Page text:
Hawai‘i Celebrates 150-Year Anniversary of First Japanese Immigrants

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Festivities are under way across Hawai‘i in honor of the Gannenmono, the first group of Japanese nationals to immigrate to Hawai‘i in 1868. The Kizuna Group, a collaboration of 20 organizations that work to support amity between Japan and Hawai‘i, is facilitating a wide variety of events across the state to celebrate Japanese culture.

The Gannenmono celebrations began on January 5 with a shinnenkai, or a New Year’s gathering, hosted by the Japanese Chamber of Commerce. From January through June, various groups held a total of 41 events, including a photo exhibit examining the legacy of Nikkei, or Japanese diaspora, in Hawai‘i, a Matsuri festival that recreated a Japanese village on the campus of UH Maui, and the year’s keynote event— a symposium in Honolulu featuring speakers and performers who discussed the history of Japan-Hawai‘i relations and the experiences of Japanese immigrants in Hawai‘i. The festivities continued into July in Honolulu with two Obon services, a traditional Japanese Buddhist practice to honor one’s ancestors.

The Gannenmono themselves are only the first chapter in a long history of exchange between Japan and Hawai‘i. The Gannenmono, a phrase meaning “first year people”, earned their title for departing from Japan in 1868, the first year of the new Meiji government. The group of 148 travelers of backgrounds ranging from peasants to samurai worked on sugar plantations in Maui, Oahu, and Kaua‘i as part of a mission to promote diplomatic and economic connectedness. Ultimately, 50 of the Gannenmono chose to remain permanently in Hawai‘i, setting the stage for future Japanese migration to the islands, which reached its peak in the 1920’s when over 40% of the Hawaiian population was of Japanese descent.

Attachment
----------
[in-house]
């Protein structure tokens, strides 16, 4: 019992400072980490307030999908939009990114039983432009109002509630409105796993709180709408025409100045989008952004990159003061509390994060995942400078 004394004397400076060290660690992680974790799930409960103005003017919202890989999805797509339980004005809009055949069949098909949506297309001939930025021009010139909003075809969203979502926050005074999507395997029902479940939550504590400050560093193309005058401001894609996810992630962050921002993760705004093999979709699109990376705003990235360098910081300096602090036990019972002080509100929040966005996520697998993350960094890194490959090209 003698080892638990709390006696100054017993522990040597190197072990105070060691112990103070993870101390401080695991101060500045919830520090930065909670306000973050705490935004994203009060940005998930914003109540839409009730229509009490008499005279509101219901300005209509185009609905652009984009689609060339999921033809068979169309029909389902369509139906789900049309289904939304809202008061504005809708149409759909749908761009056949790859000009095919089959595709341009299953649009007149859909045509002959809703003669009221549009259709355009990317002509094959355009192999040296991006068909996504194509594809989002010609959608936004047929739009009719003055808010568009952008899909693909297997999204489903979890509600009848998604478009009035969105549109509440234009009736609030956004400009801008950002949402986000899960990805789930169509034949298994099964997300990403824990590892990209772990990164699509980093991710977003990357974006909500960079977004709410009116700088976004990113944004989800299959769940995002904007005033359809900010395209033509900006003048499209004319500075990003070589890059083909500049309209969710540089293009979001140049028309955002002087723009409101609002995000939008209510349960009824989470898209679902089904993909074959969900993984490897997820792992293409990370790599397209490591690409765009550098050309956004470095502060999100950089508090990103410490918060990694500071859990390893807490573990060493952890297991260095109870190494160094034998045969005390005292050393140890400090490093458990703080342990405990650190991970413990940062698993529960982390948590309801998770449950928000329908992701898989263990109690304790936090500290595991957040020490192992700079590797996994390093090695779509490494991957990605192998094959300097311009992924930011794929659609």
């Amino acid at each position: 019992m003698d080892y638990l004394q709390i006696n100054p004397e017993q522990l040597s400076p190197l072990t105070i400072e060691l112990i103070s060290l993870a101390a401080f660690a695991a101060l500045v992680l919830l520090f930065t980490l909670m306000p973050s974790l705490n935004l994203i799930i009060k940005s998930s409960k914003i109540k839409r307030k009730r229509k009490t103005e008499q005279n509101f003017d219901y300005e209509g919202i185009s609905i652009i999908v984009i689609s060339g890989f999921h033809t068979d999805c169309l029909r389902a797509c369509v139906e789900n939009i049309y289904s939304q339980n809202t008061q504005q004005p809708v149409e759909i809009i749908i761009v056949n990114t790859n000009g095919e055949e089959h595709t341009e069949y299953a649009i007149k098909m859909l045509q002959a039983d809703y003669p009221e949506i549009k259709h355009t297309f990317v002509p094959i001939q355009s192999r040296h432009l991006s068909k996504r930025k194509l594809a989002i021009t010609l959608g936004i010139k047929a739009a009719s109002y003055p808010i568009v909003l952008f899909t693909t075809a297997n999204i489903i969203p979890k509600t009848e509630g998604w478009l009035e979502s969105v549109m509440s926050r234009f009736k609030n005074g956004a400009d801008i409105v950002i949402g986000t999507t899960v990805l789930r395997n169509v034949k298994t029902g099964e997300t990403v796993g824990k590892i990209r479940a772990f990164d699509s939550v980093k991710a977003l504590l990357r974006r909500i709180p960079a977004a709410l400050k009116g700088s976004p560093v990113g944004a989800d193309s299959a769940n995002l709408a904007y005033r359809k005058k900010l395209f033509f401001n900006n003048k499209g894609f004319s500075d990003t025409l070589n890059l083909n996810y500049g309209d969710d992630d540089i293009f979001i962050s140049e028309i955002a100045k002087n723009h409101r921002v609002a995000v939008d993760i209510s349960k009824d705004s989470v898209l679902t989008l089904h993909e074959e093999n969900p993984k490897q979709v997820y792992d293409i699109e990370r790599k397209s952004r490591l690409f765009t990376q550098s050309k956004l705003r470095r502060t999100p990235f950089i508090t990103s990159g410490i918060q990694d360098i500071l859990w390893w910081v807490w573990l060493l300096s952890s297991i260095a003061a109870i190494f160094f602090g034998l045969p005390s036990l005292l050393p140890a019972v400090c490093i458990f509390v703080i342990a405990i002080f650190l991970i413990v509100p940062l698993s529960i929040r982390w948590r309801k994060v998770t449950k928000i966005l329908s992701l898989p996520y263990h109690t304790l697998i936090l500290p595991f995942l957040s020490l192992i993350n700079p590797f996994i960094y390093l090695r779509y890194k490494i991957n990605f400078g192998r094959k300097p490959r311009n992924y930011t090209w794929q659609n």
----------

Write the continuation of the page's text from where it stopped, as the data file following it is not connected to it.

Hawai‘i and Japan continue to have especially strong cultural connections. The first memorial honoring Japanese immigrants was dedicated in 1927, and the Gannenmono centennial celebrations of 1968 included numerous donations from Japanese cities and prefectures, including a Buddha statue donated by Kanagawa Prefecture in Japan to the Foster Botanical Garden in Honolulu. More recently, students at the University of New Mexico-Valencia hosted a taiko ensemble, a traditional Japanese style of drumming, one of many cultural events at universities across the United States. Japanese students make up 27.7% of the international student body in Hawai‘i, considerably higher than the nationwide rate of 1.7%. Furthermore, Hawai‘i and Japan share 22 sister partnerships, highlighted by Honolulu, whose 7 sister cities in Japan are the most of any city in the United States. The large number of Japanese Gardens, cherry blossom donations, and Japan America Societies in Hawai‘i further contributes to the thriving cultural exchange between the two.



Luke Pluta-Ehlers is a research intern at the East-West Center in Washington. He is a fourth-year undergraduate student at the University of Chicago studying Global Studies and Geography.